The crust begins to rise almost immediately. After 25, maybe 30 seconds, it starts to bubble. Tiny little bubbles all along the edges. Some bigger ones, too, the dough inflating like a balloon. Rolled pie-thin initially, the crust takes on a topography like undulating hills. The cheese, a grated heap — sometimes topped with additional feta or ricotta or discs of fresh mozzarella for good measure — melts nearly flat, exposing toppings like fossils in an eroded flood plain.
As this is happening, Seth Carey is working his pizza peel around the edges until it slides freely on the brick. Soon the cheese begins to boil. In less than a minute, the crust has risen and stiffened, but, oddly, hasn’t really begun to brown. Carey, with a flick of his peel, spins the pizza half a turn and the end state is revealed.
While the heat radiating from the brick has been vaporizing the moisture in the crust, creating a spongy loft; and the air off the fire, pulled by convection over the face of the pizza and out the mouth of the oven, has been flash-cooking the toppings; the direct heat from the apple wood coals — all 800 to 1,000 degrees of it — has been broiling brown the cheese, forming a crisp layer over the crust and lightly charring the points closest to the coals.
Carey leaves the pizza in the oven for another 40 seconds or so, then pulls it out — both sides evenly browned, the cheese still bubbling in spots like molten, off-white lava.
If the pizza is “for the box” — meaning bought whole, Carey cuts it into eight slices. If it’s for the rack — to be bought by the slice — he cuts it in quarters. Either way, if it’s later than, say, 10:30 in the morning, the pizza will be gone nearly as quickly as it cooked.It’s 6 am on a Saturday, three hours before the Liberty Lake Farmers market opens, and Seth Carey is bouncing around the open-concept living/dining room of his East Eighth Avenue home, checking items off a sheet of paper. When he started Veraci in Spokane last summer, Carey used to keep this list in his head, but the cost of missing something was too high.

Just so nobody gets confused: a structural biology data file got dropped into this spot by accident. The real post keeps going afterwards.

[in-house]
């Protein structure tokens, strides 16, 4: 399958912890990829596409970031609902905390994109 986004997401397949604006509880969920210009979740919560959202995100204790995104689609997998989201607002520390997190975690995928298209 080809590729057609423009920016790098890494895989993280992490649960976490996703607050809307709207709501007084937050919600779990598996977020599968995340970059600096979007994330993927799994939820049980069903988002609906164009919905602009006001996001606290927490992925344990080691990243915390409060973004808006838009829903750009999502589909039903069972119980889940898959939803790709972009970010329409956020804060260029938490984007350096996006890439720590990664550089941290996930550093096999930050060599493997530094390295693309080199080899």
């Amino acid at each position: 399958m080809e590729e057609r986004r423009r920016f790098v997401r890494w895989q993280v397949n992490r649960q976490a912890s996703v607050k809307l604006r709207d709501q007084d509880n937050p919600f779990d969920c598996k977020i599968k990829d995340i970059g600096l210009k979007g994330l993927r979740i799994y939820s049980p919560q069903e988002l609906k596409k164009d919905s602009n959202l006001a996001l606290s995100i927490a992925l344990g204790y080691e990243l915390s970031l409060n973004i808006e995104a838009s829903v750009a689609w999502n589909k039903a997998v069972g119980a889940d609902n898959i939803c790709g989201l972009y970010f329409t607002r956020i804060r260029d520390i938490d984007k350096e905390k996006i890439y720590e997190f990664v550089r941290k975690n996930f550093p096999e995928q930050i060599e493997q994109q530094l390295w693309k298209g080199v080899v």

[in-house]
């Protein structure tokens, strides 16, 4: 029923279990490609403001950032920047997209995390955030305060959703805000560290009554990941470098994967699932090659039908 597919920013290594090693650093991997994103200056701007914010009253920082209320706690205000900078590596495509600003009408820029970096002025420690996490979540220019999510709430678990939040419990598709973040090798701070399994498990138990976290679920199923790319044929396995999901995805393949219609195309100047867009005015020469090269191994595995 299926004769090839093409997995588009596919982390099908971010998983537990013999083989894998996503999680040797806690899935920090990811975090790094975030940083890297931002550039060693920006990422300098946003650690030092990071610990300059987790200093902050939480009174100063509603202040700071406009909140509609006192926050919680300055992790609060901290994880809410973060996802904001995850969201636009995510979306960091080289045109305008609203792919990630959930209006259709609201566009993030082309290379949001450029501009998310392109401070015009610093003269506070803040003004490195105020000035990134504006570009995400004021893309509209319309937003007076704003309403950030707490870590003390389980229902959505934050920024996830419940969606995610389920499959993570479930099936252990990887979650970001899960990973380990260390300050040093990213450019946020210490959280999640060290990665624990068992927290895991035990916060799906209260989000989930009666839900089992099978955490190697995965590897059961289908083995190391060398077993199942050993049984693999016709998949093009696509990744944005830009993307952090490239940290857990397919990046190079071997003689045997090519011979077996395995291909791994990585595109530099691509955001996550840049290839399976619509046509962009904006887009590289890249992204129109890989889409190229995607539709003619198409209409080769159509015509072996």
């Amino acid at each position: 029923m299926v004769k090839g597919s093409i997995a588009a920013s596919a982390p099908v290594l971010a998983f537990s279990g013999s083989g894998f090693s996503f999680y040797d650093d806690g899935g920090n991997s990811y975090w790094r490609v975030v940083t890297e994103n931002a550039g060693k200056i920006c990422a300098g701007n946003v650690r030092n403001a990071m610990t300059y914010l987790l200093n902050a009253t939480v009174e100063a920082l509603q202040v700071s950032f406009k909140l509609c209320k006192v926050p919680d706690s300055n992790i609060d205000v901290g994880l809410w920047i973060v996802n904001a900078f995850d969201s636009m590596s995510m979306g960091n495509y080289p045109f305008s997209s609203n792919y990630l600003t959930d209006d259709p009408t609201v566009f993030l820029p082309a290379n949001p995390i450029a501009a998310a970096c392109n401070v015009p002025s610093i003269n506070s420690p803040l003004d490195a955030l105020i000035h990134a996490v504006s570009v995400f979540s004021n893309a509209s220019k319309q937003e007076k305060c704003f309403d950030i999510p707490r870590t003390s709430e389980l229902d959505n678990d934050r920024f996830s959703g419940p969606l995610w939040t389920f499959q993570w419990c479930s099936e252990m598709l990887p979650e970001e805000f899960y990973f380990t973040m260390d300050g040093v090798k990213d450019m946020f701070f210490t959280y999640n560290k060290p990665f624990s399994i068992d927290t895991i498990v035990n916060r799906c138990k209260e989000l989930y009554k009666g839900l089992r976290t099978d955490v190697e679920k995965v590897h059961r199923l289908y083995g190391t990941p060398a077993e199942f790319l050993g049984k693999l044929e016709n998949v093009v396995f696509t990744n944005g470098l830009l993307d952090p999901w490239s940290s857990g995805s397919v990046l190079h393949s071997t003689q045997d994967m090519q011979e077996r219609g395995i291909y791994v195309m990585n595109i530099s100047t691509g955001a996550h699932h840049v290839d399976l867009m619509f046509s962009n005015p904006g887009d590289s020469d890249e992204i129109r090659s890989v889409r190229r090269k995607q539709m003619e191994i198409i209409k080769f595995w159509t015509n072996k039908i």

“You forget, like, dough bins, and you’re screwed,” he says, patting the dough, which sits in a 20-quart tub, slowly unfurling itself.
Out back, behind Carey’s Dodge Ram, is a flatbed trailer tricked out with cabinetry made of nautical plywood and a wood-fire pizza oven of brick and refractory ceramic clay. Carey built it by hand, taking the design from Marshall Jett and Erin Byrd, the creators of Veraci in Seattle. Carey worked for the Byrds before moving here and building his own pizza oven last May. While the oven took months to cure, giving Carey a late start on the market season, he’s still happy with the response that it has received.
Map the Region's Food Carts
Veraci Pizza never stays in one place long. Seth Carey publishes his itinerary, though, so you can find him easily. Look for him at the Coeur d'Alene Farmers Market on Wednesdays from 4-7 pm, at South Perry on Thursdays from 3-7 pm and at the Liberty Lake Farmers Market on Saturdays from 9 am-1 pm. (View this map in a larger format.)
Having literally built the stove from the trailer bed up and doing the same weekly with the dough and toppings (it takes more than 30 hours of prep for 11 total hours at area farmers markets) Carey has an intimate relationship with everything Veraci.
When Peter Froese — the guy who helps with this early-morning ritual, despite clearly not being a morning person — arrives a little before 6 am, Carey is waiting with coffee. Carey treats the dough like a favored child. Froese is groggy this morning and — because of the atmospheric conditions — so is the dough. “It’s waking up too,” Carey says, patting the tub again.